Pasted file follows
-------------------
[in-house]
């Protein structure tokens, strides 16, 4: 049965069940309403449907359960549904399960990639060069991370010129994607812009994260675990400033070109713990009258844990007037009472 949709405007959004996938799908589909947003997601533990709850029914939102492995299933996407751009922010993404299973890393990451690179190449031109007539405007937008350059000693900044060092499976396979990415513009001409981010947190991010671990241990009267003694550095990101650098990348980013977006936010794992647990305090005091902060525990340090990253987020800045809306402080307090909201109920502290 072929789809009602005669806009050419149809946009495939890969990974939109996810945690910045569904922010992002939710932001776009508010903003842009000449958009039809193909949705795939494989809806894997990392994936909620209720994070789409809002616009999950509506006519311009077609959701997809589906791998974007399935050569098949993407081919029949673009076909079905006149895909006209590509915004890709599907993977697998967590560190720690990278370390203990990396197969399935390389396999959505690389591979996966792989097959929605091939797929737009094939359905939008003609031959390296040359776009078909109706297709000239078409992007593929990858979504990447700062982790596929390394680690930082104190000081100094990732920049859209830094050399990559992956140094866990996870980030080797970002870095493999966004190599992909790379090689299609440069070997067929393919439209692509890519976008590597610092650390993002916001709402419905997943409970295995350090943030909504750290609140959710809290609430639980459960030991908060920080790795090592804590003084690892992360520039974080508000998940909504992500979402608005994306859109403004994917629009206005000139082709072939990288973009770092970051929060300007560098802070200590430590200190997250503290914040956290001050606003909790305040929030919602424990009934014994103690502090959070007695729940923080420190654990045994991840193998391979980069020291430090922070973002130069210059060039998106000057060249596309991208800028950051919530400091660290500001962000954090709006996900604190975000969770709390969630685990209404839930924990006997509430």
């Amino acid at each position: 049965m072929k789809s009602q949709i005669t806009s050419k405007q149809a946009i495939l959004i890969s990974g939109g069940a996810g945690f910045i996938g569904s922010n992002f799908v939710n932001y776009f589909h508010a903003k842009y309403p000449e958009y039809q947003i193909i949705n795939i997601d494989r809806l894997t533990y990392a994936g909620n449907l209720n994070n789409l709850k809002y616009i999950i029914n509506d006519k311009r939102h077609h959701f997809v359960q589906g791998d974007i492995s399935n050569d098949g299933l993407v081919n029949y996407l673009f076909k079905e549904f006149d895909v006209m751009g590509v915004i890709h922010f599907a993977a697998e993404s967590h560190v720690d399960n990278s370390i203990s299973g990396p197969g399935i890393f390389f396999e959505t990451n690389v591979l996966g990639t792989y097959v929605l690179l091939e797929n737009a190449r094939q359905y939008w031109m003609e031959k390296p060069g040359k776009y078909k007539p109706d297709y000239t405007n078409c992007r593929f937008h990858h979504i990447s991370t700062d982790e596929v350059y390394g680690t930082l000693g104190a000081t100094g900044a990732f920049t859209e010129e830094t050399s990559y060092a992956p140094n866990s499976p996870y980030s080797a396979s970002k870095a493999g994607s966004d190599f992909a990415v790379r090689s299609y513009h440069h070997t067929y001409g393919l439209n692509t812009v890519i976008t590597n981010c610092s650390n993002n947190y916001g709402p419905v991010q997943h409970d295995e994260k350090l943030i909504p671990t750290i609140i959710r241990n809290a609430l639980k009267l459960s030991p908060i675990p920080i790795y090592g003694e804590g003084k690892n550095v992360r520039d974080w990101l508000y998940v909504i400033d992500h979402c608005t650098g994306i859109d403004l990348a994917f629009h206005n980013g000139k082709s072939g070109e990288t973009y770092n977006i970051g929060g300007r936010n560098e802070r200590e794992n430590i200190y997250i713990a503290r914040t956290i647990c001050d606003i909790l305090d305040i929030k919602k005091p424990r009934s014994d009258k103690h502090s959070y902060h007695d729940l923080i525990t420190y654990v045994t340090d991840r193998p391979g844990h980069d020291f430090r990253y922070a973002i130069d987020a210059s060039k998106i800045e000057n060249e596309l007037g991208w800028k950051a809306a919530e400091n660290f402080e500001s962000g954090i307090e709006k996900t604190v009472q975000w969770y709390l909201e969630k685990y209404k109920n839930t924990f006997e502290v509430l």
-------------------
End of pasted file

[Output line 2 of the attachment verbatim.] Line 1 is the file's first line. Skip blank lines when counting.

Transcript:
């Protein structure tokens, strides 16, 4: 049965069940309403449907359960549904399960990639060069991370010129994607812009994260675990400033070109713990009258844990007037009472 949709405007959004996938799908589909947003997601533990709850029914939102492995299933996407751009922010993404299973890393990451690179190449031109007539405007937008350059000693900044060092499976396979990415513009001409981010947190991010671990241990009267003694550095990101650098990348980013977006936010794992647990305090005091902060525990340090990253987020800045809306402080307090909201109920502290 072929789809009602005669806009050419149809946009495939890969990974939109996810945690910045569904922010992002939710932001776009508010903003842009000449958009039809193909949705795939494989809806894997990392994936909620209720994070789409809002616009999950509506006519311009077609959701997809589906791998974007399935050569098949993407081919029949673009076909079905006149895909006209590509915004890709599907993977697998967590560190720690990278370390203990990396197969399935390389396999959505690389591979996966792989097959929605091939797929737009094939359905939008003609031959390296040359776009078909109706297709000239078409992007593929990858979504990447700062982790596929390394680690930082104190000081100094990732920049859209830094050399990559992956140094866990996870980030080797970002870095493999966004190599992909790379090689299609440069070997067929393919439209692509890519976008590597610092650390993002916001709402419905997943409970295995350090943030909504750290609140959710809290609430639980459960030991908060920080790795090592804590003084690892992360520039974080508000998940909504992500979402608005994306859109403004994917629009206005000139082709072939990288973009770092970051929060300007560098802070200590430590200190997250503290914040956290001050606003909790305040929030919602424990009934014994103690502090959070007695729940923080420190654990045994991840193998391979980069020291430090922070973002130069210059060039998106000057060249596309991208800028950051919530400091660290500001962000954090709006996900604190975000969770709390969630685990209404839930924990006997509430």